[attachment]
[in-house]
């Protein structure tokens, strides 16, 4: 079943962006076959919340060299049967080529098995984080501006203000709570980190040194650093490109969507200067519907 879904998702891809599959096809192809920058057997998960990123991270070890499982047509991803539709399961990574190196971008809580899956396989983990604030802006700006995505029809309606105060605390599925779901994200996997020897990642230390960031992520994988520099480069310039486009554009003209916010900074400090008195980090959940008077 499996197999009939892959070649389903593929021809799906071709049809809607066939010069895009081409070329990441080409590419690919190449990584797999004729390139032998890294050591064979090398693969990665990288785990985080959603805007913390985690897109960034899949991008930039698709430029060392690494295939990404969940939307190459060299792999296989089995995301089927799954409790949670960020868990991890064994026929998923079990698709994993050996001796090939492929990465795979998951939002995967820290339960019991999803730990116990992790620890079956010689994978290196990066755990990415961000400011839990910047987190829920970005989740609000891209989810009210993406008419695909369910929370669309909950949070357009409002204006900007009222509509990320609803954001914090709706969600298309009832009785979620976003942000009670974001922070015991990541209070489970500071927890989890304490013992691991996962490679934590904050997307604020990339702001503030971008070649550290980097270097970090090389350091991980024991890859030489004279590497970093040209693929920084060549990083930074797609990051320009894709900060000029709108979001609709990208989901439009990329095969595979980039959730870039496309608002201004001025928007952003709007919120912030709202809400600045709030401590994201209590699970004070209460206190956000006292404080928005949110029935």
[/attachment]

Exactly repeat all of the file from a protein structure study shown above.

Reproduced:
[in-house]
């Protein structure tokens, strides 16, 4: 079943962006076959919340060299049967080529098995984080501006203000709570980190040194650093490109969507200067519907 879904998702891809599959096809192809920058057997998960990123991270070890499982047509991803539709399961990574190196971008809580899956396989983990604030802006700006995505029809309606105060605390599925779901994200996997020897990642230390960031992520994988520099480069310039486009554009003209916010900074400090008195980090959940008077 499996197999009939892959070649389903593929021809799906071709049809809607066939010069895009081409070329990441080409590419690919190449990584797999004729390139032998890294050591064979090398693969990665990288785990985080959603805007913390985690897109960034899949991008930039698709430029060392690494295939990404969940939307190459060299792999296989089995995301089927799954409790949670960020868990991890064994026929998923079990698709994993050996001796090939492929990465795979998951939002995967820290339960019991999803730990116990992790620890079956010689994978290196990066755990990415961000400011839990910047987190829920970005989740609000891209989810009210993406008419695909369910929370669309909950949070357009409002204006900007009222509509990320609803954001914090709706969600298309009832009785979620976003942000009670974001922070015991990541209070489970500071927890989890304490013992691991996962490679934590904050997307604020990339702001503030971008070649550290980097270097970090090389350091991980024991890859030489004279590497970093040209693929920084060549990083930074797609990051320009894709900060000029709108979001609709990208989901439009990329095969595979980039959730870039496309608002201004001025928007952003709007919120912030709202809400600045709030401590994201209590699970004070209460206190956000006292404080928005949110029935």